AVS2011 Session SE-ThM: Nanostructured Thin Films and Coatings

Thursday, November 3, 2011 8:00 AM in 104

Thursday Morning

Time Period ThM Sessions | Abstract Timeline | Topic SE Sessions | Time Periods | Topics | AVS2011 Schedule

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8:00 AM SE-ThM-1 Characterization of Solution-Processed HfO2, HfSiO4, and ZrSiO4 Thin Films on Rigid and Flexible Substrates for Memristive Applications
J.L. Tedesco, W. Zheng, O.A. Kirillov, Sujitra Pookpanratana, Andrew Herzing, H.-J. Jang, P.P. Kavuri, N.V. Nguyen, Curt A. Richter (National Institute of Standards and Technology)

Memristors, nonvolatile bipolar resistive switching devices first intentionally fabricated in 2008 [1], have attracted attention for use in a wide range of applications. To date, most memristors have been fabricated from either TiOx [1] or TaOx [2]. However, it is necessary to explore other dielectric materials, because the memristive properties of these dielectrics have not yet been explored.

In this study, memristors were fabricated on both silicon and flexible polyethylene teraphthalate (PET) substrates by using HfO2, HfSiO4, and ZrSiO4 thin films and thermally evaporated aluminum contacts. The dielectric films were formed from sol-gel precursors synthesized based on the recipe of Meena et al. [3]. Following synthesis, the precursors were spun on to substrates, exposed to an oxygen plasma, and annealed in air at 150°C for 24 hours. Memristors with cross sectional areas ranging from 2×2 mm2 to 0.5×0.5 mm2 were fabricated.

The dielectric films were extensively characterized by using optical profilometry and microscopy, x-ray photoelectron spectroscopy (XPS), and deep ultraviolet spectroscopic ellipsometry (SE). The optical profilometry measurements demonstrate that the films show no evidence of significant inhomogeneities due to the solvent-based sol-gel synthesis methods. According to the XPS measurements, the films are ≈50% carbon. Such high levels of carbon are reasonable given the synthesis approach employed, and similarly high levels of carbon have been observed previously in TiO2 films synthesized from sol-gels [4]. From the SE measurements, it is evident that the bandgaps of the HfO2, HfSiO4, and ZrSiO4 films are similar to their predicted values, but the densities of the films are ≈0.5 due to the high amounts of excess carbon. Transmission electron microscopy measurements of the films will also be discussed.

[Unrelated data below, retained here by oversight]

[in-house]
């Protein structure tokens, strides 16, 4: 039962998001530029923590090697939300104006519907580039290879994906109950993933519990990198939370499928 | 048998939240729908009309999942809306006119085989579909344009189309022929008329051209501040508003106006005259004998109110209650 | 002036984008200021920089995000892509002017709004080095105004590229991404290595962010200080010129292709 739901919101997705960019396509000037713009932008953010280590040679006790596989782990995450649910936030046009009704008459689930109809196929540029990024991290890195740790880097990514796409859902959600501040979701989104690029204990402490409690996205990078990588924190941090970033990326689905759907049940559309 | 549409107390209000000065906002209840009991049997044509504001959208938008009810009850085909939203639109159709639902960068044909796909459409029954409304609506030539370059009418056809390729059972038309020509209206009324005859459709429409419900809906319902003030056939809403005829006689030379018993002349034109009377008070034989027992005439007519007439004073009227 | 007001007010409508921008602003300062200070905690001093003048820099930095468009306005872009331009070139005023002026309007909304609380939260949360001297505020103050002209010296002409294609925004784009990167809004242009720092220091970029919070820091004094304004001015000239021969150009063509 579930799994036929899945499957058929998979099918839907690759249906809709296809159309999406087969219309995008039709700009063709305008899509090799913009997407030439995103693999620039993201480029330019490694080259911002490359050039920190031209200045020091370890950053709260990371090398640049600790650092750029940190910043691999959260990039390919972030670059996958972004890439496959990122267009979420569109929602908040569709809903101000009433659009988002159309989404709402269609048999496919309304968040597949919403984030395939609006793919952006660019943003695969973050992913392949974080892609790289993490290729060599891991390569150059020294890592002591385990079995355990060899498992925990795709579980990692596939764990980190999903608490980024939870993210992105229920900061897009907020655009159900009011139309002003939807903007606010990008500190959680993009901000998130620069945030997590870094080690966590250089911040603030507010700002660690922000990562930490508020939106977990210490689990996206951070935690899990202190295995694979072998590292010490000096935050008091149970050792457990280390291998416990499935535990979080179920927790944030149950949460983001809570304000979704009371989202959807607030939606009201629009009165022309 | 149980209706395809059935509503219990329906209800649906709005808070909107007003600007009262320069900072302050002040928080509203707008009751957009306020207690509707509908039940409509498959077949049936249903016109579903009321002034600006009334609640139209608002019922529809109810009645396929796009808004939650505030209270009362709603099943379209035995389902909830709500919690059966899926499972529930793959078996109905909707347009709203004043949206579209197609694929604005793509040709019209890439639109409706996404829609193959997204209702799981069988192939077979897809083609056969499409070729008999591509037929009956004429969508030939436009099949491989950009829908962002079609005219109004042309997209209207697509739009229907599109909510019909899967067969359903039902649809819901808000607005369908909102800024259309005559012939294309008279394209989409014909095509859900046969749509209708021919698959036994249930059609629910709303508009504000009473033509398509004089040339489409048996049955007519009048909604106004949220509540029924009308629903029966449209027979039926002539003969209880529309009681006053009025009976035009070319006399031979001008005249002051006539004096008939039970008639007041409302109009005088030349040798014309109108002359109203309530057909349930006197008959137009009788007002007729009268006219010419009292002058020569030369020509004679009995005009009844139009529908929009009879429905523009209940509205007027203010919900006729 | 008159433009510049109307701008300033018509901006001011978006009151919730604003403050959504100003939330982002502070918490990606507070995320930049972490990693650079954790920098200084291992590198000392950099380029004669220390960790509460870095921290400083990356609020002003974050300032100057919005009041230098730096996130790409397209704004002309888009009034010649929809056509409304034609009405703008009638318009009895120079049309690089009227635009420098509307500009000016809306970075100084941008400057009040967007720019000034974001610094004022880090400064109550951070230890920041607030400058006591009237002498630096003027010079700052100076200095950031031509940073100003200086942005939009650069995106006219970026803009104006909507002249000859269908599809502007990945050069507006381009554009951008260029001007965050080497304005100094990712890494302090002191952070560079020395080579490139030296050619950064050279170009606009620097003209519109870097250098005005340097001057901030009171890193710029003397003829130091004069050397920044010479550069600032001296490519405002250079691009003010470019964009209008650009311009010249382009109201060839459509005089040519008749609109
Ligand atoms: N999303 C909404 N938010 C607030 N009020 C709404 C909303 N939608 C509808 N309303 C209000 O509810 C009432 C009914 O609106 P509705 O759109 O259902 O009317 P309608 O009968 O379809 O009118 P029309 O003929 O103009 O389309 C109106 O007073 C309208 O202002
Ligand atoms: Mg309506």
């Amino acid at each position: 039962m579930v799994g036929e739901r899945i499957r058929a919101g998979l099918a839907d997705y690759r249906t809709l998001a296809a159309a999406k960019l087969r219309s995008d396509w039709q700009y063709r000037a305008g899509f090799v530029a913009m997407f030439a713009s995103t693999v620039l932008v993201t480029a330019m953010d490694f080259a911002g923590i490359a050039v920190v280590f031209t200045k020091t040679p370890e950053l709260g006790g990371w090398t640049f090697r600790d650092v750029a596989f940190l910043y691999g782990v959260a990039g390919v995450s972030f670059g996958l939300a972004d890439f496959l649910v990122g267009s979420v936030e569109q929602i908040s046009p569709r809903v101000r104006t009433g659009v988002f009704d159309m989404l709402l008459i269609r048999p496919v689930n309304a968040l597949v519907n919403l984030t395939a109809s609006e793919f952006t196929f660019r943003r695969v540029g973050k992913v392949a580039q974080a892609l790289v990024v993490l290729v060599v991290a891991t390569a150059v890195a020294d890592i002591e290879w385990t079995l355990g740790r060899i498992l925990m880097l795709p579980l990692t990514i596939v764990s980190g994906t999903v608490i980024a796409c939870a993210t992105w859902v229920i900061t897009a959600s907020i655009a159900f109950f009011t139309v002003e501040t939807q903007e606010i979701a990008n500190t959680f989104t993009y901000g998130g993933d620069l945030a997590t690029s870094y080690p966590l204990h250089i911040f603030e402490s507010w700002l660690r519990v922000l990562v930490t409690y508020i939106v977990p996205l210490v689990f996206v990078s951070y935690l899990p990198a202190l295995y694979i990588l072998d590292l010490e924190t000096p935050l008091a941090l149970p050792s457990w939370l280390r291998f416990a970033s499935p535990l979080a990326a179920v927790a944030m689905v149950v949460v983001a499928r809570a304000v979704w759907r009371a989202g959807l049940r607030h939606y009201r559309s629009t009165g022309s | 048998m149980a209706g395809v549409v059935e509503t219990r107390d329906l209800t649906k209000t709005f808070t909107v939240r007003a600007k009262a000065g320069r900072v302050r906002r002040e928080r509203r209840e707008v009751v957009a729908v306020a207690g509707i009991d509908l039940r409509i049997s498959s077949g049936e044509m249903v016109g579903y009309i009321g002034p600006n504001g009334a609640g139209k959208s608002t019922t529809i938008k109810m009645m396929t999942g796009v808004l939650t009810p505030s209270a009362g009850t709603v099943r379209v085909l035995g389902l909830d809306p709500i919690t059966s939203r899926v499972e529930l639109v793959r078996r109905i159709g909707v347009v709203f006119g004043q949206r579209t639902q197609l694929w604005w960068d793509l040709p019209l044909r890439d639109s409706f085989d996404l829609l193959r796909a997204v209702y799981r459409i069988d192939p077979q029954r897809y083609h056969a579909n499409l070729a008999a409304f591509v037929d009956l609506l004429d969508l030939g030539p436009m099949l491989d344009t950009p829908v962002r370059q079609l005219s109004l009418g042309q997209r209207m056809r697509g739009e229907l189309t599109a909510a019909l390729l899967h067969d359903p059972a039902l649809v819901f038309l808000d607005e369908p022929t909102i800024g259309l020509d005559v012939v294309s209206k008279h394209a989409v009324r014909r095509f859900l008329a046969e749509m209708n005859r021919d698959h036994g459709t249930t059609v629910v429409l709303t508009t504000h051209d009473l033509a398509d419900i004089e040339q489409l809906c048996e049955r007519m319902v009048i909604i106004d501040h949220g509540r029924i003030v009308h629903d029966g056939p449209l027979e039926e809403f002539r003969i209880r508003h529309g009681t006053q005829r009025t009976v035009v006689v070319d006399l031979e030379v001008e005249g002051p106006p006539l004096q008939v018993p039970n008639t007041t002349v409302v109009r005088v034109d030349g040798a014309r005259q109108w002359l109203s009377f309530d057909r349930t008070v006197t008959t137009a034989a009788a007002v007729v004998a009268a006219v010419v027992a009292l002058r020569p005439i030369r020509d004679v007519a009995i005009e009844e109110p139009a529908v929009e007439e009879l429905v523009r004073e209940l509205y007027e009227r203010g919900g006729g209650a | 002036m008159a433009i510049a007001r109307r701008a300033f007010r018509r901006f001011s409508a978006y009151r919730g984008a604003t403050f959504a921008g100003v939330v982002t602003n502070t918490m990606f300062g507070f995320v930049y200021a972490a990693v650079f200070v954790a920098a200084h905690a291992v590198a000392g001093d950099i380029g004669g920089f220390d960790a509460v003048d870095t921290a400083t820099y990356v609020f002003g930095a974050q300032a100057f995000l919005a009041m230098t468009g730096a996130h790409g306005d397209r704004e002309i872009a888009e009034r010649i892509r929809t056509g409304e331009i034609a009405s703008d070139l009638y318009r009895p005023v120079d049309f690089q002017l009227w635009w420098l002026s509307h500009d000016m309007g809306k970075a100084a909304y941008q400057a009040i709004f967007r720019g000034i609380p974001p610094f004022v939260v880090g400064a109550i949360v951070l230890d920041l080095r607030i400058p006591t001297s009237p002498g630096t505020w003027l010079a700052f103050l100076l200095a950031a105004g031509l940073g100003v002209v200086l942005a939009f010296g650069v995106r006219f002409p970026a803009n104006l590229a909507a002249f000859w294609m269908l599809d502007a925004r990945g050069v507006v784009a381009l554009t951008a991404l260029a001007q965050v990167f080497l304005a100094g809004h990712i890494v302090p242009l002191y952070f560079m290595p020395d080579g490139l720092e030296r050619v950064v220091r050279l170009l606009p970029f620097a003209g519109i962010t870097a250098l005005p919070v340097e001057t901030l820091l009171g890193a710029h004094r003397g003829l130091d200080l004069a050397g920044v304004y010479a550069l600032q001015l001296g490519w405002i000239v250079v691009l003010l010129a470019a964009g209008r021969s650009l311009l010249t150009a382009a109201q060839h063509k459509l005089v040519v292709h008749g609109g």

Current-voltage (I-V), capacitance-voltage (C-V), capacitance-frequency (C-f), and conductance-frequency (G-f) measurements were performed at room temperature in a commercial probe station. The I‑V measurements indicate that devices fabricated from these films exhibit bipolar resistive switching. Furthermore, optical microscopy images indicate that the switching events are often accompanied by significant changes to the morphology of the active region of the device, particularly when the switching occurs at high voltages. These changes suggest the formation of localized conduction pathways through the dielectric. The C‑f and G-f measurements indicate that the capacitive properties of the devices also change following switching events. Additionally, after 24 days, retention tests show the devices are still in the ON state, thus, they may be considered nonvolatile.


[1] D.B. Strukov et al., Nature 438, 80 (2008).

[2] J.J. Yang et al., Appl. Phys. Lett. 97, 232102 (2010).

[3] J.S. Meena et al., 2010 3rd International Nanoelectronics Conference (INEC), 1-2, 992, 2010.

[4] J.L. Tedesco et al., ECS Trans. 35, 107 (2011).

8:20 AM SE-ThM-2 Tensile Testing of Substrate for Fracture Toughness of Thin Films
Sam Zhang, Xiaomin Zhang (Nanyang Technological University, Singapore)
Measurement of fracture toughness for bulk materials is a routine but extremely difficult and still not standardized for thin films (or coatings). The difficulties in clamping a freestanding thin film and the requirement of a critical dedicate loading system are the main obstacles. In this talk, a method is proposed to carry out tensile loading of the substrate to avoid both problems. The film is deposited on a rectangular silicon wafer on which an edge crack is fabricated beforehand. The film is then “micromachined” into microbridges perpendicular to and ahead of the initial substrate crack. A displacement controlled tensile force is applied to propagate the substrate crack and fracture the "microbridges". The critical fracture strain of the microbridge is measured through measuring the strain of the substrate at the respective location of the microbridge. The fracture toughness of the film is thus obtained in between the un-fractured and the last fractured bridge. A case study is also presented.
9:00 AM SE-ThM-4 Structure and Properties of TaN-(Ag,Cu) Nanocomposite Thin Films
Jang Hsing Hsieh, Shumi Hung (Ming Chi University of Technology, Taiwan, Republic of China); Shou-Yi Chang (National Chung Hsing University, Taiwan, Republic of China); Chuan Li (National Central University, Taiwan, Republic of China)